Monday, December 15, 2008
Giving Respect to Fannie Jackson Coppin: Black Women & Education
"I AM always sorry to hear that such and such a person is going to school to be educated. This is a great mistake. If the person is to get the benefit of what we call education, he must educate himself, under the direction of the teacher.'
"Never let the word "dumb" be used in your class, or anything said disrespectful of parents or guardians who may have helped the child...."
"Many a child called dull, would advance rapidly under a patient, wise, and skillful teacher, and the teacher should be as conscientious in the endeavor to improve himself as he is to improve the child...."
"The ventilation of the school room may be responsible for what we call stupidity on the part of the child. Let a stream of oxygen pass through the room and what a waking-up there will be! Sometimes if a child is naughty it will do him good to run out in the yard a minute. Remember all the time you are dealing with a human being, whose needs are like your own."
---Frances Coppin (all quotes)
It’s late and I am about to get ready to rest up for my fifth graders this week. The more that I teach the more that I am moving closer to a career in Education and not a life of academia in Women Studies that I had initially planned on (still looking to get that Ph.d BUT maybe not in that particular field).
I am constantly involved and impassioned about the education of Black children in this wilderness called North America. One of the facets that concern me is the instruction and teaching of children, primarily how the lesson is being taught and whether it has any valuable meaning to the child that is being "educated".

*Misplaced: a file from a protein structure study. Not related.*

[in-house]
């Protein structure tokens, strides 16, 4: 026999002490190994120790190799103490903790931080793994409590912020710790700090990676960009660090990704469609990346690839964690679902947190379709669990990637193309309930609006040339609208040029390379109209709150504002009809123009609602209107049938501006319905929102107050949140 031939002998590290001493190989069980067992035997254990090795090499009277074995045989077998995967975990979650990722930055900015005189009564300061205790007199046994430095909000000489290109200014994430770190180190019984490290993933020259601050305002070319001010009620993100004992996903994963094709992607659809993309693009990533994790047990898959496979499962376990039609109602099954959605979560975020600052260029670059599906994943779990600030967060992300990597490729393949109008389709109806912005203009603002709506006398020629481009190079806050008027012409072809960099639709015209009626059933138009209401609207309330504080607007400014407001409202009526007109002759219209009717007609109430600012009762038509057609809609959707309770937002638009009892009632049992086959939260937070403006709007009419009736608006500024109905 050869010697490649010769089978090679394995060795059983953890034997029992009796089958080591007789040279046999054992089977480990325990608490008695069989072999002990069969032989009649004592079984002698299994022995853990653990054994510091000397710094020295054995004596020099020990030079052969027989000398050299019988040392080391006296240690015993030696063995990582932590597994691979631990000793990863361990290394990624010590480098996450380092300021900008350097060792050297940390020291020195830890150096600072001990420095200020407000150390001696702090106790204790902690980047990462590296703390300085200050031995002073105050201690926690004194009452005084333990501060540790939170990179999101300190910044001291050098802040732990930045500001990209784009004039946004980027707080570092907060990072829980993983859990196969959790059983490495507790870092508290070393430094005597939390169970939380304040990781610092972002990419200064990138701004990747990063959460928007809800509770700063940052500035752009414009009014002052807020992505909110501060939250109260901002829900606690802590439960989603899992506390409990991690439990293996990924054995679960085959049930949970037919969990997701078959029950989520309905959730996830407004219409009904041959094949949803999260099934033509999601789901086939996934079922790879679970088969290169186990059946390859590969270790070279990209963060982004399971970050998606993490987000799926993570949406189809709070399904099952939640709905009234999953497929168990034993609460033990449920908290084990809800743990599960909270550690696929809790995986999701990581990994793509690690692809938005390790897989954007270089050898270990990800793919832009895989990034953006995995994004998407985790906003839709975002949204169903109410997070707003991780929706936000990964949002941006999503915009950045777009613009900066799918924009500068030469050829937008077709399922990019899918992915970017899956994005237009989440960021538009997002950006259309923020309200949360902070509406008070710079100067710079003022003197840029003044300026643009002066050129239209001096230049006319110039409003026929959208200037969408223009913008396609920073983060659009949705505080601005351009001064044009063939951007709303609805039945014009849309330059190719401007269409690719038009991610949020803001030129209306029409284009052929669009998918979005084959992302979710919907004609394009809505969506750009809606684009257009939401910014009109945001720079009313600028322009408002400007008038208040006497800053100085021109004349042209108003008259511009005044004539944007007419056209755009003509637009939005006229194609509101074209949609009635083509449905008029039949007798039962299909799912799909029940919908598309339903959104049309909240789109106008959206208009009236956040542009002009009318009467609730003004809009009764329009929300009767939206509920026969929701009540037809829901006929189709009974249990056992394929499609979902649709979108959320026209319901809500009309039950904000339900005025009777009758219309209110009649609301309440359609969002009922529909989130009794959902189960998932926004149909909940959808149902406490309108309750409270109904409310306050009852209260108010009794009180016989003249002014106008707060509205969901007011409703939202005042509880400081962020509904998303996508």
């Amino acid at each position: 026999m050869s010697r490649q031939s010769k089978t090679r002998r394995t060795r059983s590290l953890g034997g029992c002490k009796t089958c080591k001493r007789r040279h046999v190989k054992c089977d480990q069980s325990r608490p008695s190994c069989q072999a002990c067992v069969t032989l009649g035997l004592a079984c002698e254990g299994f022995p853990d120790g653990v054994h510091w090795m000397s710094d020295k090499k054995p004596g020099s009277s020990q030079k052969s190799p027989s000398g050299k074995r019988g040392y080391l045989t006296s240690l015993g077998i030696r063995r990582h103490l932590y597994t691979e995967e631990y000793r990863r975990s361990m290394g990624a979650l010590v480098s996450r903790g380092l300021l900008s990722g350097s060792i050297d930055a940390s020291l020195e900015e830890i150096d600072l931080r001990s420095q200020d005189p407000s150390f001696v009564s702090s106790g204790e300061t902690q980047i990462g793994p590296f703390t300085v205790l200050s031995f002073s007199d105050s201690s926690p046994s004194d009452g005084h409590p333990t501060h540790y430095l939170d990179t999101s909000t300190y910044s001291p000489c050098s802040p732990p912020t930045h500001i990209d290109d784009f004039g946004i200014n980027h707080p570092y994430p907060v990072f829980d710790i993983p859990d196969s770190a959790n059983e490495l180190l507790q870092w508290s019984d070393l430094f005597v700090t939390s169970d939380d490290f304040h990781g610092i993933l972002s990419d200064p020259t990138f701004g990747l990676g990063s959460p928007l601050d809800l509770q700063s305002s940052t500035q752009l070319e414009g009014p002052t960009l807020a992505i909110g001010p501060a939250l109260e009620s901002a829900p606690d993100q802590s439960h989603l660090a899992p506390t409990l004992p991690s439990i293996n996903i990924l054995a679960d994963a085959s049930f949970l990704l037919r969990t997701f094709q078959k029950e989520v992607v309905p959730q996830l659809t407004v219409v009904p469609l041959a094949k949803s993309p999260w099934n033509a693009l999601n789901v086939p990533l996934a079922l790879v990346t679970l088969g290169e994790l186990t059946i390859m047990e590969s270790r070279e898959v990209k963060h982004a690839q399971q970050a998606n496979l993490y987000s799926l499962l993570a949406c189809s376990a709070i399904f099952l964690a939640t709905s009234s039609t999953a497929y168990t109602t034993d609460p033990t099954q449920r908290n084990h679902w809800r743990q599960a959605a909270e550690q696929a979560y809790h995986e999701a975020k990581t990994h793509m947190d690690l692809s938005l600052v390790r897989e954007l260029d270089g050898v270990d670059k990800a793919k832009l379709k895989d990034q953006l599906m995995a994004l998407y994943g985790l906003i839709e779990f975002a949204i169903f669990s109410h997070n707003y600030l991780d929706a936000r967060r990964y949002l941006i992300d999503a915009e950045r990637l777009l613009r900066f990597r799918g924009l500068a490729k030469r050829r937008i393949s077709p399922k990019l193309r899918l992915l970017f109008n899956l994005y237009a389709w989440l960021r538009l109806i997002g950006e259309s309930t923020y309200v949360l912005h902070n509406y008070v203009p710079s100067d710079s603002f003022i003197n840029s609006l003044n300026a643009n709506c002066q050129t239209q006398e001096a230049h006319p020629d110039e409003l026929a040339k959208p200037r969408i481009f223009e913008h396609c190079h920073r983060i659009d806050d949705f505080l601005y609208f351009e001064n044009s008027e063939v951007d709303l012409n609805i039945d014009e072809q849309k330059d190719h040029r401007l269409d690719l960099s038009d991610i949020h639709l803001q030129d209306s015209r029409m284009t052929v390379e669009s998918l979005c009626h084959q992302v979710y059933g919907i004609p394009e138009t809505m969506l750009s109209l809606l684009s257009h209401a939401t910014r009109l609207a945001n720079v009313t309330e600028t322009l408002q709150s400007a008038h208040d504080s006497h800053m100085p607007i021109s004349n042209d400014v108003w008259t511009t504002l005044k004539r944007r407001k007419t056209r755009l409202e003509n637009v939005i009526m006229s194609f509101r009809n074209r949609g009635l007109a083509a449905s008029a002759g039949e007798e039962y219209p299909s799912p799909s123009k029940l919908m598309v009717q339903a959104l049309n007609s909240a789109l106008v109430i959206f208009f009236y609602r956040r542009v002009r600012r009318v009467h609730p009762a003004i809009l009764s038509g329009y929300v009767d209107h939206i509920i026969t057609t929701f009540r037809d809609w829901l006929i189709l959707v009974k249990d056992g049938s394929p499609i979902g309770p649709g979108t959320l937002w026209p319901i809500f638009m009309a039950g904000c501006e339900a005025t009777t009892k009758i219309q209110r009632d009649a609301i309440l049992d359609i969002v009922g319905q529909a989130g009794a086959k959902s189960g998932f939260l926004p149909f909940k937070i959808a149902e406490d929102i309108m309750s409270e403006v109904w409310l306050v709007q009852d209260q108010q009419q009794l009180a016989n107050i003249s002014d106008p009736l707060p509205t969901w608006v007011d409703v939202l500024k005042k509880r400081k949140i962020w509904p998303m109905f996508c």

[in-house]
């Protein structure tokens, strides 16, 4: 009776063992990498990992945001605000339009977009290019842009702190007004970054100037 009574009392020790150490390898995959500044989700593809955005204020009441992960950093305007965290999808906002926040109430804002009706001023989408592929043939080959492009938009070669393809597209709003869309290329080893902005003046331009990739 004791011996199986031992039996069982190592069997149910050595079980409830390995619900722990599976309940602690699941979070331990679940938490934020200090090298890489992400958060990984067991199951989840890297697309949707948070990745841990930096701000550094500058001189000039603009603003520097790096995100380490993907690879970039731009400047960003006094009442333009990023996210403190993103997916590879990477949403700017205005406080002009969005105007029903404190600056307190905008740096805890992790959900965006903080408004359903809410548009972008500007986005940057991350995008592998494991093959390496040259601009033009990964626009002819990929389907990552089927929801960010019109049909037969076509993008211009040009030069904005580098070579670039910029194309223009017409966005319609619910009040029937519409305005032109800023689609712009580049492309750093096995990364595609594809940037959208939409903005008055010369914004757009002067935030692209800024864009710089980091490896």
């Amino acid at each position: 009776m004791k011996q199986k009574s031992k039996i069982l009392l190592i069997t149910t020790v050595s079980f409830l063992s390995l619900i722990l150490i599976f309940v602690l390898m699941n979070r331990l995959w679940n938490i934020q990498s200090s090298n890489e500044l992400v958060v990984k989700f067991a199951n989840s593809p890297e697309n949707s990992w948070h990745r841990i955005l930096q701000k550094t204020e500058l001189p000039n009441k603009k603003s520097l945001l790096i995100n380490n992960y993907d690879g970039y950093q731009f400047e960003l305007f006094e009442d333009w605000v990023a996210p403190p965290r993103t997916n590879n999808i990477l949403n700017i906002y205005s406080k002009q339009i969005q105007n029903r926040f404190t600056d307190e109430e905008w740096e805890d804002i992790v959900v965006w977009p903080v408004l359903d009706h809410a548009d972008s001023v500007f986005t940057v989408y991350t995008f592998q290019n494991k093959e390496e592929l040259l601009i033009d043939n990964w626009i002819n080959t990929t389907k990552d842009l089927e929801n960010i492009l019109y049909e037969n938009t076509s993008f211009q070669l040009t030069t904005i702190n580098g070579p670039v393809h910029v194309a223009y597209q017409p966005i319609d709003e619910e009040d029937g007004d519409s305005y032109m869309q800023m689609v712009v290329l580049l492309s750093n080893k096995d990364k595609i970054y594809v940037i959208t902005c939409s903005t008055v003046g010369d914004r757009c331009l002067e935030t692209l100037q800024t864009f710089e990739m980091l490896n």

Over the last year I was introduced to an area of education called Womanist Pedagogy. Using Alice Walker’s inclusive term of Womanist and Black Female practitioners who have incorporated a Womanist Pedagogy inside their classroom where they integrate Critical Pedagogy and a concern towards their Black students from their essential bodhichitta teaching as a Black Woman.
Although the term Womanist Pedagogy is relatively new, Black Women as Educators is not. Recently, I picked up this book called "Black Women in White America" written by Gerda Lerner. In one section she highlights the communal achievements of various Black Women Educators, and their contributions to education. One Woman that is mentioned is Fannie Jackson-Coppin and her progressive work on Methods & Instruction. As I was reading Coppins and the other work(s) of Black Women, I realized that nothing that we are doing in the ivory towers is completely new. Although we would love to think for a confidence fluffier that we have found the “gap” in the literature”, our fore mothers probably did it and it just wasn’t documented.
So here’s to you Ms. Coppin and your home girls that started it all.